Battersea Power Station in London combines offices with residential shops, restaurants, an event venue, and a movie theatre. It’s also home to Lift 109, an interactive observation experience. Squint/Opera, in collaboration with Ralph Appelbaum Associates, designed a shoulder experience on either side of the main event that immerses visitors in the history of Battersea Power Station and manages visitor flows to make the sense of queuing for the breathtaking lift disappear.

TSX in New York City is another place where different kinds of spaces combine to create a vibrant playground. It includes two performance venues, a retail gallery, an exhibition hall, multiple restaurants, a VIP lounge, recording studios, and a luxury hotel. But most importantly, its street-facing stage transforms Times Square itself into a performance venue, connecting the interior with the exterior and artists with their fans.

4. Create off-peak extravaganzas

Mixing usage is a compelling way to make the best use of under-utilised or seasonal spaces like sports stadiums. Those that have thrived best in recent years find creative ways to engage with people beyond the game. Milwaukee’s American Family Field baseball stadium features a giant slide and indoor golf simulators

Tottenham Hotspur football stadium has partnered with Formula 1 to build an electric karting track under the South Stand.

At the Rogers Centre baseball stadium in Toronto, several rows of bleachers were turned into an open area with lawn games, an arcade, and a craft cocktail bar! These amenities make the stadium more than a place to watch the game–they’re fun places to hang out, even for people who aren’t necessarily sports fans.

5. Diversify and thrive 

When landing one big anchor tenant isn’t enough—or isn’t even possible anymore—there are new ways of doing things to consider. Long leases for large spaces only work for certain kinds of businesses, usually major national retail chains and corporations, seriously limiting the variety provided to audiences and limiting the ability to fill vacant spaces.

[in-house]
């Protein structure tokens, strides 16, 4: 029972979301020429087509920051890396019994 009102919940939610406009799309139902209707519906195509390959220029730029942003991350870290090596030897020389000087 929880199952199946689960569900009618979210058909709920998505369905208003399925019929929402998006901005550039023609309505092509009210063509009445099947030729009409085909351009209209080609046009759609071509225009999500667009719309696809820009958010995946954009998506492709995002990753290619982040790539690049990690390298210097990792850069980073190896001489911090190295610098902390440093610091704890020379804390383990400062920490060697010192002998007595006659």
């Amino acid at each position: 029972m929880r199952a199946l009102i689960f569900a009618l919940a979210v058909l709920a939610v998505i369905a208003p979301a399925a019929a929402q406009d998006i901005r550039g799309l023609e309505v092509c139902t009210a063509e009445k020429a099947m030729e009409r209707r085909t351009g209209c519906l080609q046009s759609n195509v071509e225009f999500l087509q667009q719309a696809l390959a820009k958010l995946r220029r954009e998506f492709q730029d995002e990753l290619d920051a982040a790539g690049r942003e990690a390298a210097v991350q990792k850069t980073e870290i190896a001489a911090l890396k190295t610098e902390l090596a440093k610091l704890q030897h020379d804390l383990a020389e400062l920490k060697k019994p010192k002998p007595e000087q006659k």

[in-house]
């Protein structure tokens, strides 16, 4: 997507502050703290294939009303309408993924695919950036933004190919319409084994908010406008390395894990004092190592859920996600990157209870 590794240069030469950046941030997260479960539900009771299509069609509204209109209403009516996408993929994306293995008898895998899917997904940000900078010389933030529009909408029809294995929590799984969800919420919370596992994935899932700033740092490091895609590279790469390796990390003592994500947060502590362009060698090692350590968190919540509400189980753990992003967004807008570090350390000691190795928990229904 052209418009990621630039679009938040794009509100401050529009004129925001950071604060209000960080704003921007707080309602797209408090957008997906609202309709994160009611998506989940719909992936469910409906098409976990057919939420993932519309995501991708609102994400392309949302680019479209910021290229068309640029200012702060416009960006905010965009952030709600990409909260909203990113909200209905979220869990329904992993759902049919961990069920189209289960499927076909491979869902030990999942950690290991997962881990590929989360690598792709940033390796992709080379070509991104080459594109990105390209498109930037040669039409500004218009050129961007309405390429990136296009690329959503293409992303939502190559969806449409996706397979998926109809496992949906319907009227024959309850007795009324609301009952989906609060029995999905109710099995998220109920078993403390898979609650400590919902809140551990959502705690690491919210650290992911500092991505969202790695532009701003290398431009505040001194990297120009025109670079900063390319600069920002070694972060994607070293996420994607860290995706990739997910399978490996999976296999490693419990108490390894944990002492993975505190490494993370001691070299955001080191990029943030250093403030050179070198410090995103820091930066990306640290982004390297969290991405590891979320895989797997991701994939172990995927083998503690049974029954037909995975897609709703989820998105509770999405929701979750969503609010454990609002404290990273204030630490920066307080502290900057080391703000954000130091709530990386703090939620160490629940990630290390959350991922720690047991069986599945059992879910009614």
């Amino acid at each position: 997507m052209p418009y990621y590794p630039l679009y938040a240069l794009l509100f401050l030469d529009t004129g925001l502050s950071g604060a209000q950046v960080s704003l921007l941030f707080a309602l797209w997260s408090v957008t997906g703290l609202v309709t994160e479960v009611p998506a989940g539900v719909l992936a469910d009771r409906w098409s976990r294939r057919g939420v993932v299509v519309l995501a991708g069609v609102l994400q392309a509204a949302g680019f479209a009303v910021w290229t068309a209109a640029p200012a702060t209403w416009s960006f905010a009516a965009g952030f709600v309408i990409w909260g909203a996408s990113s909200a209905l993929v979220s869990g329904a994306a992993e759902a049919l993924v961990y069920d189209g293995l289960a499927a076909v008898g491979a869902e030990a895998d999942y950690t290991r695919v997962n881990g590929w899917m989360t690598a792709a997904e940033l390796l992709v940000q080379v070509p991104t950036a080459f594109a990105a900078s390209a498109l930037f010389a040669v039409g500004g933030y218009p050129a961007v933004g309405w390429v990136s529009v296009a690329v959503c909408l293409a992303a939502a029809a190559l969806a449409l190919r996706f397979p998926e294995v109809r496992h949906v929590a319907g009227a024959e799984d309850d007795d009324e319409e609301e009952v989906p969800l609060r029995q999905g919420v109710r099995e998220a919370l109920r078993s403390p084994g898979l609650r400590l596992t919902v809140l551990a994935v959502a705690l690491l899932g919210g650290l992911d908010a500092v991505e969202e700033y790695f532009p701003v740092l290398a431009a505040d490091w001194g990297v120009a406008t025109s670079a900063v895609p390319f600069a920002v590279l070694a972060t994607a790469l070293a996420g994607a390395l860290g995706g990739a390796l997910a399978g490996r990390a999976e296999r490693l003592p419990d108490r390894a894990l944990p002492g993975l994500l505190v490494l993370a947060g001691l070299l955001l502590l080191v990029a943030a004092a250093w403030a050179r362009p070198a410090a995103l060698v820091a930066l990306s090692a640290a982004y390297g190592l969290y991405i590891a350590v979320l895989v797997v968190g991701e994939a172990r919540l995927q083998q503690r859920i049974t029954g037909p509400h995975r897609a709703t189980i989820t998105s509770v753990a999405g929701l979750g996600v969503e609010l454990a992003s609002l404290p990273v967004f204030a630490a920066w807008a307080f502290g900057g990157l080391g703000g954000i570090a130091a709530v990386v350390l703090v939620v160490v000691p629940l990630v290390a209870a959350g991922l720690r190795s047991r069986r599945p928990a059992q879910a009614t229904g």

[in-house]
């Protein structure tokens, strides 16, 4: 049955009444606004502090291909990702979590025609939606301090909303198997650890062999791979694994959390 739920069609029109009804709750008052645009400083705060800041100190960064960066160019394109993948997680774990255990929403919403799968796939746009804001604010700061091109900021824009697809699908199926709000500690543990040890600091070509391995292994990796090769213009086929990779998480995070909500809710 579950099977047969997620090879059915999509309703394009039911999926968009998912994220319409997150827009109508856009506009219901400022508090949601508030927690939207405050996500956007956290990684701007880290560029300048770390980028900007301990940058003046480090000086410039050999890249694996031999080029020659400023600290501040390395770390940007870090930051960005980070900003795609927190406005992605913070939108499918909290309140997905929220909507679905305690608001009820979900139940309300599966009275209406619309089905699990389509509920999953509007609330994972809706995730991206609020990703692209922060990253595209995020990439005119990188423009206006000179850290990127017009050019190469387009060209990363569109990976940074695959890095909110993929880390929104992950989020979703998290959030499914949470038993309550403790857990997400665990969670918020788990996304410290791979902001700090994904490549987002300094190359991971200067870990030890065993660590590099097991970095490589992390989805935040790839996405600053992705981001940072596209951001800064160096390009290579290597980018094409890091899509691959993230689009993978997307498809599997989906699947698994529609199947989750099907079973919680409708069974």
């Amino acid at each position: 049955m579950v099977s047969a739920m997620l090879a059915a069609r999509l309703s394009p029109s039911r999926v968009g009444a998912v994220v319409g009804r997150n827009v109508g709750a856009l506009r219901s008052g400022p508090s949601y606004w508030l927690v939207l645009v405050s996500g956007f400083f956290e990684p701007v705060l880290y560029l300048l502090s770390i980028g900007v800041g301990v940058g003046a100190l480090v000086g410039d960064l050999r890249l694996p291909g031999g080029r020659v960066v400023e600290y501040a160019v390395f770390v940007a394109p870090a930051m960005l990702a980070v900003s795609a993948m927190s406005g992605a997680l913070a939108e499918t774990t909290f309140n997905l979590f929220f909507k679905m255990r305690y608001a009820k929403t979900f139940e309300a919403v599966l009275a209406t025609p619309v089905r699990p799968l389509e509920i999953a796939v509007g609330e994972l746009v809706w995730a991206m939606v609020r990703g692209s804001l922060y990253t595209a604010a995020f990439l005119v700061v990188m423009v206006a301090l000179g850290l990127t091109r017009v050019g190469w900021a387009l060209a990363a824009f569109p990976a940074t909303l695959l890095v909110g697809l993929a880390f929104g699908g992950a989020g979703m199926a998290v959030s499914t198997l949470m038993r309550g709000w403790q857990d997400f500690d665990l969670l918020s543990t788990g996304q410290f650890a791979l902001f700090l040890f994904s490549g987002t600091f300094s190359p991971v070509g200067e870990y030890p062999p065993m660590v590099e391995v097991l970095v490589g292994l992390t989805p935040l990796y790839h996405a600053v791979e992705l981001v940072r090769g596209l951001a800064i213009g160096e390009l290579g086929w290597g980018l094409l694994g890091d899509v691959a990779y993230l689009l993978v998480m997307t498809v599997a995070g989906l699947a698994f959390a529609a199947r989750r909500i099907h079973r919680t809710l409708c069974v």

These new market conditions call for a more flexible way of doing business. Developers and landlords must be open to smaller, shorter-term tenants whenever possible. That might include start-ups, mom-and-pop stores, pop-up shops and restaurants, or other kinds of tenants outside the “safe zone” of national brands. Higher turnover doesn’t have to be a bad thing—it keeps the mix fresh and attracts visitors to come back and see what’s new. 

Established in 2011, BOXPARK relies on independent pop-up shops, and the constant rotation of brands to keep it endlessly explorable. And while some may have argued 10 years ago that this would only work in a city with the density of London, Boxpark is still finding success post covid and forging ahead with new locations in Liverpool and Birmingham.

Commercial real estate has had a rough few years. The pandemic may be over, but the way we live and do business has permanently changed. Landlords and developers who are waiting for a miraculous revival of footfall in their commercial spaces may be disappointed.

It’s a challenge to adapt existing infrastructure to this new reality. The first step is recognising that the old strategies won’t work anymore. The solution isn’t a new, bigger, or better anchor tenant. It’s creating spaces that offer things people can’t get at home— interaction, surprise, and, most importantly, human connection.

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Written by

Matt Quinn

Commercial Director

Matt works between our New York and London studios where he leads on Squint/Opera’s overall commercial strategy and looks for new opportunities for Squint in the US. Prior to his move to NYC, Matt spent a decade running his own design studio in London working on major projects within real estate, architecture and culture. …